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Magnus Plessen

March 19 – April 23, 2005
515 West 24th Street
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Gladstone Gallery is pleased to announce an exhibition of new work by Magnus von Plessen, his first gallery show in the United States. In recent years his paintings have garnered an international reputation through numerous solo museum shows and inclusion in group exhibitions throughout the world. His paintings, stark yet evocative, rely upon a unique vocabulary of abstraction to mediate the surrounding world. The new works exhibited here further explore his manner of using the formal properties of color, line, and paint itself to come close to the subjective nature of perception.

Intrigued by the evocations, feelings, and tangential thoughts the surrounding world provokes, von Plessen searches for the “inner image”, an image that mirrors the activity of the mind. His stream-of-consciousness style of figuration compels his at times banal subjects into an authentic presence. As critic Jennifer Higgie notes in her essay accompanying this exhibition, "Even when Magnus von Plessen paints a picture of a man alone in a room the effect is less one of stillness than as if the image had paused in the midst of wrestling with the possibilities of its own representation." The treatment of the brushstroke upon the surface of the canvas reflects the multiplicity of perceiving the outside world: The individuated strokes of paint, applied in layers and thinned away, both accentuate and deny the ability of painting to capture reality. At once affirming paint as object and a painting as construction to perceive the outside world, the abstracted linear quality of the brushstroke obfuscates concrete figuration in favor of splitting open what is seen in order to reveal the varied ways it could be seen. As von Plessen said, his works mine the “divide between the materiality, the brushstroke, pigment and canvas, and the picture, the figure, the chair, and space, i.e. between the physical and the envisaged world I am painting.”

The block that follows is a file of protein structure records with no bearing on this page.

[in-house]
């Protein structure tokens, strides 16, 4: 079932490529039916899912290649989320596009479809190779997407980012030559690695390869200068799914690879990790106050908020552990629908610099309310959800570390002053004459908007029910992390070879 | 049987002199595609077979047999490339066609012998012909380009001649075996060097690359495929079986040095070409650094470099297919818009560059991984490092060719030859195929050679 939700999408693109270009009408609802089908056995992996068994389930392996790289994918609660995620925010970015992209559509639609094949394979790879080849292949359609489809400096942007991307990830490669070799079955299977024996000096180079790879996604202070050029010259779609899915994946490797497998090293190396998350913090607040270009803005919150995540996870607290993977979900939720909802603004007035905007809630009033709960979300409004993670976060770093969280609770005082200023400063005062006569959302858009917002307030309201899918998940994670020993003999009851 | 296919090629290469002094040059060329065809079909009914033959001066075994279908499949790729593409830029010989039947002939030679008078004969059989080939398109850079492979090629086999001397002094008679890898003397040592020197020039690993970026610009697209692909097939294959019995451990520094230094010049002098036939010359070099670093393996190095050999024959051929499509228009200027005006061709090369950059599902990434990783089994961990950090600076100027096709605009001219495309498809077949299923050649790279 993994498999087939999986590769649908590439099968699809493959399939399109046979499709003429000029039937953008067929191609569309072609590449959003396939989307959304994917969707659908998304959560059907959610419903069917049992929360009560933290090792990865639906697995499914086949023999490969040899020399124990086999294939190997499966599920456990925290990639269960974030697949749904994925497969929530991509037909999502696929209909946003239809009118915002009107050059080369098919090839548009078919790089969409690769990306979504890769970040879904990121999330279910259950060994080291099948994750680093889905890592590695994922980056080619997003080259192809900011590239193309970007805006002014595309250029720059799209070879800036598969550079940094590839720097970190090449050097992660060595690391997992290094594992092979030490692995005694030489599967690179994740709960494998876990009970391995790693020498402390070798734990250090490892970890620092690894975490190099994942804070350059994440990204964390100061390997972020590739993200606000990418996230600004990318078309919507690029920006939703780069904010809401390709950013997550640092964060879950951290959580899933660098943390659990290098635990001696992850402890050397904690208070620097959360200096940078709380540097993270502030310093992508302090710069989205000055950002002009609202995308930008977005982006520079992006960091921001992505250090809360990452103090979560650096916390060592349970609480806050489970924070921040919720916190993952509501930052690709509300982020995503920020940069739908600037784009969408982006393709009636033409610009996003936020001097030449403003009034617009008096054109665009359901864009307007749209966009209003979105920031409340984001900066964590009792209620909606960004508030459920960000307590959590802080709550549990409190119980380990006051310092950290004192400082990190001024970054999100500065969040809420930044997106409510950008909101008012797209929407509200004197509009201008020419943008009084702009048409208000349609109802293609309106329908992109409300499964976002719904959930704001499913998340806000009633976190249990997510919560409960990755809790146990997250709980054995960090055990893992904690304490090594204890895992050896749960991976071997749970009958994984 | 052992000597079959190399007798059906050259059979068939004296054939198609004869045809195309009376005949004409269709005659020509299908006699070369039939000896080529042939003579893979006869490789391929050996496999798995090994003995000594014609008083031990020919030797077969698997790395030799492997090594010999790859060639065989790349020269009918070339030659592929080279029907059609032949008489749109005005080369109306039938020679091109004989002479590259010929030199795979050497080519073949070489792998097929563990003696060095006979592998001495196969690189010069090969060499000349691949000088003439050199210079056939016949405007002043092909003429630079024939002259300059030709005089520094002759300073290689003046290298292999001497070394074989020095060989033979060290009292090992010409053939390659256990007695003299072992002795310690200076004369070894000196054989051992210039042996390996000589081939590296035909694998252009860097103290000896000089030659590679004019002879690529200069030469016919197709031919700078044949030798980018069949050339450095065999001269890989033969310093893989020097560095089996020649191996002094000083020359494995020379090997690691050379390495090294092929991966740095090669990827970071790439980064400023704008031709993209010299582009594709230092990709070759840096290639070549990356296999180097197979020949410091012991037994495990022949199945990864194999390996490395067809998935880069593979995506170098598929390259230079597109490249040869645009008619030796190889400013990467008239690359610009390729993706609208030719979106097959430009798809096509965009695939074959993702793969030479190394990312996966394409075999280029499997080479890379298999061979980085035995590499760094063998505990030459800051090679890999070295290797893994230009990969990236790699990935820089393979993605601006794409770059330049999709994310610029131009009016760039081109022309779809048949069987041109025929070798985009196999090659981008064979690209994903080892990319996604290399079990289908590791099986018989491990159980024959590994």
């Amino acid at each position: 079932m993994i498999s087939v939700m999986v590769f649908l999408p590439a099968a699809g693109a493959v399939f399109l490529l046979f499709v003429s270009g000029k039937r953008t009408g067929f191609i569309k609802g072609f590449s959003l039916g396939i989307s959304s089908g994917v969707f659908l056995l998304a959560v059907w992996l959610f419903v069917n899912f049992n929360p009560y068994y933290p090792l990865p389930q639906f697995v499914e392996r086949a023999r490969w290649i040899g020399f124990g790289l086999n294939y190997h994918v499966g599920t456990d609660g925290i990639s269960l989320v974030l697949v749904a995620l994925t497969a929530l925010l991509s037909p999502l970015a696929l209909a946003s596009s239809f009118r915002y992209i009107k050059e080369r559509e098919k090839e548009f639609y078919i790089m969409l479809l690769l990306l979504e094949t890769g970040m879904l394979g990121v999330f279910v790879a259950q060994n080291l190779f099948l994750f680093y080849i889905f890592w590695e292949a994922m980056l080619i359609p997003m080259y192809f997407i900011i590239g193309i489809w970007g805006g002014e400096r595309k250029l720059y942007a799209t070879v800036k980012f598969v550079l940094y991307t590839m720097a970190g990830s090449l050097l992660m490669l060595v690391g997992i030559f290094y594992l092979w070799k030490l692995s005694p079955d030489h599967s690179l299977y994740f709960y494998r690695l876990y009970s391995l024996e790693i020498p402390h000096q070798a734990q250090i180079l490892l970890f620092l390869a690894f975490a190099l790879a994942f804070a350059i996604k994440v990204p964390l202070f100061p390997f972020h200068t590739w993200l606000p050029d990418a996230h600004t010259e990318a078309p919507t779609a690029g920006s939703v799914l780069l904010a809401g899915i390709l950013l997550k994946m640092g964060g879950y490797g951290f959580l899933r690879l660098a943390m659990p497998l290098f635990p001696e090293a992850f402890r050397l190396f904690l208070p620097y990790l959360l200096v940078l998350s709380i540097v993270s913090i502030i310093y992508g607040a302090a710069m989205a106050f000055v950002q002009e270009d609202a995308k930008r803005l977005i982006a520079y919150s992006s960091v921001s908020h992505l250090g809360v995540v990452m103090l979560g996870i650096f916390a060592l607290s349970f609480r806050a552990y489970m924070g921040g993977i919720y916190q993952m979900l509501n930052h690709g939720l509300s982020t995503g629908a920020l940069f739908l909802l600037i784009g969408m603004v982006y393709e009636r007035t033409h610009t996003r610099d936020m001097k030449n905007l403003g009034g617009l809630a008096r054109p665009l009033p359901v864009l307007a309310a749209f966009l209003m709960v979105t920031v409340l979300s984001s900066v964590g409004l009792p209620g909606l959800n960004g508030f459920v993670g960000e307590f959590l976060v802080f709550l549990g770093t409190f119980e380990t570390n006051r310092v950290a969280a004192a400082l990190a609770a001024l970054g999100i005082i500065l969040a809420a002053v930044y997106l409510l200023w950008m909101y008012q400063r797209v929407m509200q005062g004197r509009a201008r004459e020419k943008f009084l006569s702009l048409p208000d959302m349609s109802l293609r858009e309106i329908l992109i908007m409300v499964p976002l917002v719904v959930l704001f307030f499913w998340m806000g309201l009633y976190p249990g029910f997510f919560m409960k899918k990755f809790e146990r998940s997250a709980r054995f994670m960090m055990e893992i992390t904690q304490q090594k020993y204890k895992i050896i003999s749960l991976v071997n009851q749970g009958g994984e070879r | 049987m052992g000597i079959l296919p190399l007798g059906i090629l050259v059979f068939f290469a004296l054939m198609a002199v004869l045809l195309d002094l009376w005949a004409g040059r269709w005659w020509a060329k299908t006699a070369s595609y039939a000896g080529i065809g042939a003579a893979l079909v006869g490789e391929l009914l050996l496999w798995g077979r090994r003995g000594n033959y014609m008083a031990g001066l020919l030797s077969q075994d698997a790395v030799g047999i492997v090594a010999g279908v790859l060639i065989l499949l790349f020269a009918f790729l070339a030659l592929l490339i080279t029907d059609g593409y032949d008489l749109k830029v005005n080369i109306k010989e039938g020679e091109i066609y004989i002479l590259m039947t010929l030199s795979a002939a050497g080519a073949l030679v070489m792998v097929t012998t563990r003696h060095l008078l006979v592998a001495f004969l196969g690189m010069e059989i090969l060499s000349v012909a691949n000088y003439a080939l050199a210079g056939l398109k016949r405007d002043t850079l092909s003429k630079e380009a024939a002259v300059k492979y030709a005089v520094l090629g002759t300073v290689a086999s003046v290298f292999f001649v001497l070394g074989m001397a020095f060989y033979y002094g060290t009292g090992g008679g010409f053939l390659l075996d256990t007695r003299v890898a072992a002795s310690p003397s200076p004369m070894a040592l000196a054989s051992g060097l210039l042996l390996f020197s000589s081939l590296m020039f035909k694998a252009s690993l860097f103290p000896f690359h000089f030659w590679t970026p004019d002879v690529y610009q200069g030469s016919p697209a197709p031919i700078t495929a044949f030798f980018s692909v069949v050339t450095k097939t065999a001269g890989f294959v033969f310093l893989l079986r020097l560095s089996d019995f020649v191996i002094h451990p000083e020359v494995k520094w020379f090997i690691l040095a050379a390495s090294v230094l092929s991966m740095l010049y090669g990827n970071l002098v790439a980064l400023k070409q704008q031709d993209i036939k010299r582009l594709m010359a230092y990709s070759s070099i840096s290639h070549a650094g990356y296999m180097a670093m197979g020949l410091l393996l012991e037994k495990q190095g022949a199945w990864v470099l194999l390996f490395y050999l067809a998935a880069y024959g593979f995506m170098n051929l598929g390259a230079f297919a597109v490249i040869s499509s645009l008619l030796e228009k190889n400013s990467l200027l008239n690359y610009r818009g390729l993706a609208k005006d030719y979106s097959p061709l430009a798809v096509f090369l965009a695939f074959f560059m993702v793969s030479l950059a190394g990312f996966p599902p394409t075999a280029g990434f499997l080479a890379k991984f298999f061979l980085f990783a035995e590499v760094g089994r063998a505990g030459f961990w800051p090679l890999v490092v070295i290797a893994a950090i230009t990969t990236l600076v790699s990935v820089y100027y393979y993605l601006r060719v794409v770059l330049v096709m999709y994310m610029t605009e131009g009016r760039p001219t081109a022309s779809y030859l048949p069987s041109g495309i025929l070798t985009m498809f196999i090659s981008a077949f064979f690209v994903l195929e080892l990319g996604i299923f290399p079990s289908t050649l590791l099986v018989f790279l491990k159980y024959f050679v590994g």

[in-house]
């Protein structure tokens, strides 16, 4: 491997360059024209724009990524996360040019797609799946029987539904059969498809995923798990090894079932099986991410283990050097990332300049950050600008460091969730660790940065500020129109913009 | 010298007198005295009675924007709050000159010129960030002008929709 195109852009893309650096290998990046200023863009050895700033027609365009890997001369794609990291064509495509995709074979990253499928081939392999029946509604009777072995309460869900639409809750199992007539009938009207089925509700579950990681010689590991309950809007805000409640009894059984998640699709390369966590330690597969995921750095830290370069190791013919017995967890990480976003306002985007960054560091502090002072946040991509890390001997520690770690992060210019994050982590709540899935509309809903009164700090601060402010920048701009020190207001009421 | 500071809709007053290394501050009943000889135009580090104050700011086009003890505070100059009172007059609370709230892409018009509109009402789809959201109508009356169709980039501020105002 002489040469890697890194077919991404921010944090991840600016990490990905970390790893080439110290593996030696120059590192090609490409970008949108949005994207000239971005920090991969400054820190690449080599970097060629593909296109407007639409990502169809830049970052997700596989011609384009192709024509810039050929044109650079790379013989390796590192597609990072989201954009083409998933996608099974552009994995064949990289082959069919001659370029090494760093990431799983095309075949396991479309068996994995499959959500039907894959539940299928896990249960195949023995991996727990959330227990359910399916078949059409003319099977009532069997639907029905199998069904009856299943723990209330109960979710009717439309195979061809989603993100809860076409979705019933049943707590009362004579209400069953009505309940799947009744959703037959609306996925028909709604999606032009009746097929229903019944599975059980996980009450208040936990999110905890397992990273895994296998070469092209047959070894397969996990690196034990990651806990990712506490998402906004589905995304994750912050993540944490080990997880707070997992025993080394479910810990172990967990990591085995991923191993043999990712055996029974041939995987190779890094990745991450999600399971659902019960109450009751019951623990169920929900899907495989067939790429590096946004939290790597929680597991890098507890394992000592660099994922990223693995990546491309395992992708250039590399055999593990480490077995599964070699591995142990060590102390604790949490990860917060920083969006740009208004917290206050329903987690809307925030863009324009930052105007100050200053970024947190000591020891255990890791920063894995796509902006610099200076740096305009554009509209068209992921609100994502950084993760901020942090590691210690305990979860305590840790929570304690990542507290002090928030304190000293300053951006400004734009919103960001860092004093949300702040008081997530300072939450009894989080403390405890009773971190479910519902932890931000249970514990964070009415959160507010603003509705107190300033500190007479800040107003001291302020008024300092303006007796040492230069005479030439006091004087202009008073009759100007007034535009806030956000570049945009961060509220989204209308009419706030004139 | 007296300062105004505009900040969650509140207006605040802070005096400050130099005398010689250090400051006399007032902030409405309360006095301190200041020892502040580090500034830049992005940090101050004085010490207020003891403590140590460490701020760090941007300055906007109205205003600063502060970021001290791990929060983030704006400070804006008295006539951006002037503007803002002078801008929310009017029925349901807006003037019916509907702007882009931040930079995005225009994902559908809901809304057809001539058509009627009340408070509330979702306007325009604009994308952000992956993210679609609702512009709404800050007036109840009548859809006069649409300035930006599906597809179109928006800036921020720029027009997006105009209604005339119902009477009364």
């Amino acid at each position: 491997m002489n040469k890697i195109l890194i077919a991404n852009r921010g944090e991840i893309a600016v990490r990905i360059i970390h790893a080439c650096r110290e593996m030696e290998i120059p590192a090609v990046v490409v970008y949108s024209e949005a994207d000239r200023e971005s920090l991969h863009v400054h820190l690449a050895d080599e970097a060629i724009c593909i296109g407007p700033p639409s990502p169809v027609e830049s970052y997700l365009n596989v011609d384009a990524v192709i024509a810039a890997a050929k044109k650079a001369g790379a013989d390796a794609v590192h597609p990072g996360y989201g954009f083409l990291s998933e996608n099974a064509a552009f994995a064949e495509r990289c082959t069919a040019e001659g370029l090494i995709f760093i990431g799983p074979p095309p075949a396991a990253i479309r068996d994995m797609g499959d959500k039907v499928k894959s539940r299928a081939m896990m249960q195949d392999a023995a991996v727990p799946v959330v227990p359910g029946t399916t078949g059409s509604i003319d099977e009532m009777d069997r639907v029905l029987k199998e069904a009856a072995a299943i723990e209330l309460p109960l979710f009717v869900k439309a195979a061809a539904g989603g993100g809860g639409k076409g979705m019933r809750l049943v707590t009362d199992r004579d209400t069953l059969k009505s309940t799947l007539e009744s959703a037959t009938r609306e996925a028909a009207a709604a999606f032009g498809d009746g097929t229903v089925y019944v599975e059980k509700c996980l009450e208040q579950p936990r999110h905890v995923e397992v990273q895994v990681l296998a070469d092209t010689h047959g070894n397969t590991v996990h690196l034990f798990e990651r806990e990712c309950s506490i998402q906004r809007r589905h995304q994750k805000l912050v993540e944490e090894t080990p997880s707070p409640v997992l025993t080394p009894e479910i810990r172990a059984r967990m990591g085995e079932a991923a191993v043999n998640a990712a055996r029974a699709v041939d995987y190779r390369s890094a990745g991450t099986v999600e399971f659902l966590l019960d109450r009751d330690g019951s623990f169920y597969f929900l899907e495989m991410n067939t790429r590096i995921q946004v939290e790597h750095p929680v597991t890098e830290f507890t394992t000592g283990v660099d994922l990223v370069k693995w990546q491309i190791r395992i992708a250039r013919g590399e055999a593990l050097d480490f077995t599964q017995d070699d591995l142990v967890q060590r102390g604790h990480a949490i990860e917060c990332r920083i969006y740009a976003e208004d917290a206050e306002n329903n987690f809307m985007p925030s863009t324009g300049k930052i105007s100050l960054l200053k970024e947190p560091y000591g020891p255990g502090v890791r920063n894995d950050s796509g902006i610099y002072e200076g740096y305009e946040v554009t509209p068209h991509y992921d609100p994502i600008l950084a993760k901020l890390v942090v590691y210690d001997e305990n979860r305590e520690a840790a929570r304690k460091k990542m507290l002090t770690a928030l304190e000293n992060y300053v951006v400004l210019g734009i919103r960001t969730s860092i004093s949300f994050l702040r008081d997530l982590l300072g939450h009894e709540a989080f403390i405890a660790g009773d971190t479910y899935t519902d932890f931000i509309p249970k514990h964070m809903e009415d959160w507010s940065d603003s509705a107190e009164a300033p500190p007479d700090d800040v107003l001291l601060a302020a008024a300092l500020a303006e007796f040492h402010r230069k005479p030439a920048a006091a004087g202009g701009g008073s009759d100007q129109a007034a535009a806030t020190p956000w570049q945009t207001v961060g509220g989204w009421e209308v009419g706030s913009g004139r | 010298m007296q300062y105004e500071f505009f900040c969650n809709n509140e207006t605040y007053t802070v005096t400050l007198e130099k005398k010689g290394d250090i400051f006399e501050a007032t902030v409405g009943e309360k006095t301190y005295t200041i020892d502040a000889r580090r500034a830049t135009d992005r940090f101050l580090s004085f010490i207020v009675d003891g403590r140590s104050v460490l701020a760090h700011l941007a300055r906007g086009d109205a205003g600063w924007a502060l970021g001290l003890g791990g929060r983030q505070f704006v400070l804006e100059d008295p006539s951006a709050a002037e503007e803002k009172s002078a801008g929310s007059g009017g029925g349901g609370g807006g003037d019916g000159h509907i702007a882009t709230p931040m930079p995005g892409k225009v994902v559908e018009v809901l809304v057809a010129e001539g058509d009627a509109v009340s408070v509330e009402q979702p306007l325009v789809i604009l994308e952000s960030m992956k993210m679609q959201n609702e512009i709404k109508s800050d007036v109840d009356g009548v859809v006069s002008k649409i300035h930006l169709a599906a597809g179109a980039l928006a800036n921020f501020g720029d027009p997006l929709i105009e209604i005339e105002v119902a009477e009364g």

In Allergie (Allergy), 2004, a Gordian knot of choppy lines in colors ranging from mildewed blues and greens to electric reds and yellows, the view of a guitar player that eventually breaks through still falls short of figurative resolve and cohesion. Instead, a tension, even beyond that of the abstracted lines of scraped brushstrokes that both build and dismantle the scene, intrigues the viewer: Three discordant clouds of white, the titular allergies, intrigue the viewer while still prohibiting the him from fully solving the riddle of the scene. In a series of work using imagery of a rider on horseback, he uses alternately monochromatic and vibrant palettes to recall both exuberance and enervation. Just as von Plessen moves between abstraction and figuration, the varied views of a similar subject matter examine his interest in representing the inclusive, oft contradictory, reactions of the psyche. The pairing of von Plessen’s treatment of the painted surface and the ambiguity of his compositions highlight the concept of his work: As Higgie wrote “the subject of the painting…is simultaneously spot lit and subsumed into the greater subject of the possibilities of pigment on a surface; a space, quite simply, where the imagination is made physical: a place where the eye never stops and the mind never stills.”

Magnus von Plessen was born in 1967 in Hamburg, Germany. His paintings have been the subject of numerous solo exhibitions at the Neues Kunstmuseum in Luzern, K21 Kunstsammlung Nordrhein-Westfalen in Düsseldorf, P.S. 1 in New York, and the Centre Pompidou in Paris. A forthcoming survey of his work curated by James Rondeau will be exhibited at the Art Institute of Chicago in June. His work was also included in the fiftieth Venice Biennale in 2003. This exhibition is accompanied by a fully-illustrated catalogue with a text by Jennifer Higgie.